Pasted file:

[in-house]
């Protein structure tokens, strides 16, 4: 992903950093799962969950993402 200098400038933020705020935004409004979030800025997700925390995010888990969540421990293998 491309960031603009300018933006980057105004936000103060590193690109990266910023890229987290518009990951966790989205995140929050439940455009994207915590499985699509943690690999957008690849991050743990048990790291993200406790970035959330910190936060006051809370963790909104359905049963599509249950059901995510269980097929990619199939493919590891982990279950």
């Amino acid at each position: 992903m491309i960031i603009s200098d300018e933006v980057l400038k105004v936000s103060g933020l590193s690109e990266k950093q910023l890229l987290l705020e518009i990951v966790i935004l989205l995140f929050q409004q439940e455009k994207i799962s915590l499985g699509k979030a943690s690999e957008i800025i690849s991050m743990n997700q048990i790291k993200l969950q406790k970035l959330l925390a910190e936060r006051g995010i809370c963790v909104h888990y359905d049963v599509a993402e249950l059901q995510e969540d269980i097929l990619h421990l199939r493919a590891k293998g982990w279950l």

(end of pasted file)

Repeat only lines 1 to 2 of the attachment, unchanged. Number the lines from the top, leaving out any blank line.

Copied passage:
[in-house]
């Protein structure tokens, strides 16, 4: 992903950093799962969950993402 200098400038933020705020935004409004979030800025997700925390995010888990969540421990293998 491309960031603009300018933006980057105004936000103060590193690109990266910023890229987290518009990951966790989205995140929050439940455009994207915590499985699509943690690999957008690849991050743990048990790291993200406790970035959330910190936060006051809370963790909104359905049963599509249950059901995510269980097929990619199939493919590891982990279950």